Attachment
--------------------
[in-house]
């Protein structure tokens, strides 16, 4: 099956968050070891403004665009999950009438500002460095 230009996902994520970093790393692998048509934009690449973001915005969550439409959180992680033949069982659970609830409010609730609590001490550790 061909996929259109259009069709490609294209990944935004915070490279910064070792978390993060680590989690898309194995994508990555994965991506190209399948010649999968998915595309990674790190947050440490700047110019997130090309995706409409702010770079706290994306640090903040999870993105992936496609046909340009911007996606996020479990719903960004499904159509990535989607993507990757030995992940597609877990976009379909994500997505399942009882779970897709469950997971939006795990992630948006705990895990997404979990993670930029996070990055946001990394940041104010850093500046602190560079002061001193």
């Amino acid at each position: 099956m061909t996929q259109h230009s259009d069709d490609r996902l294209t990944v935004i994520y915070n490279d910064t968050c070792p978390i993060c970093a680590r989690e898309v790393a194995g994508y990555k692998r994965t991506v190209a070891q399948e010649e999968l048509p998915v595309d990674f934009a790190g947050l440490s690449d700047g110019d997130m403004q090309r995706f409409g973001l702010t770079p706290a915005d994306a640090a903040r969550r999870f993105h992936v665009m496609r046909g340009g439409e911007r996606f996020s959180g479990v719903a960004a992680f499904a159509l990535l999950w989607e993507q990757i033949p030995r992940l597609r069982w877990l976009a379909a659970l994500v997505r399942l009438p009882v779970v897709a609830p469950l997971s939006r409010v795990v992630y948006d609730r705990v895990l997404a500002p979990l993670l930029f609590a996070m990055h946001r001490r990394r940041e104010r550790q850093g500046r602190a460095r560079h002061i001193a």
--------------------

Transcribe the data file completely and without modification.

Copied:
[in-house]
């Protein structure tokens, strides 16, 4: 099956968050070891403004665009999950009438500002460095 230009996902994520970093790393692998048509934009690449973001915005969550439409959180992680033949069982659970609830409010609730609590001490550790 061909996929259109259009069709490609294209990944935004915070490279910064070792978390993060680590989690898309194995994508990555994965991506190209399948010649999968998915595309990674790190947050440490700047110019997130090309995706409409702010770079706290994306640090903040999870993105992936496609046909340009911007996606996020479990719903960004499904159509990535989607993507990757030995992940597609877990976009379909994500997505399942009882779970897709469950997971939006795990992630948006705990895990997404979990993670930029996070990055946001990394940041104010850093500046602190560079002061001193």
């Amino acid at each position: 099956m061909t996929q259109h230009s259009d069709d490609r996902l294209t990944v935004i994520y915070n490279d910064t968050c070792p978390i993060c970093a680590r989690e898309v790393a194995g994508y990555k692998r994965t991506v190209a070891q399948e010649e999968l048509p998915v595309d990674f934009a790190g947050l440490s690449d700047g110019d997130m403004q090309r995706f409409g973001l702010t770079p706290a915005d994306a640090a903040r969550r999870f993105h992936v665009m496609r046909g340009g439409e911007r996606f996020s959180g479990v719903a960004a992680f499904a159509l990535l999950w989607e993507q990757i033949p030995r992940l597609r069982w877990l976009a379909a659970l994500v997505r399942l009438p009882v779970v897709a609830p469950l997971s939006r409010v795990v992630y948006d609730r705990v895990l997404a500002p979990l993670l930029f609590a996070m990055h946001r001490r990394r940041e104010r550790q850093g500046r602190a460095r560079h002061i001193a």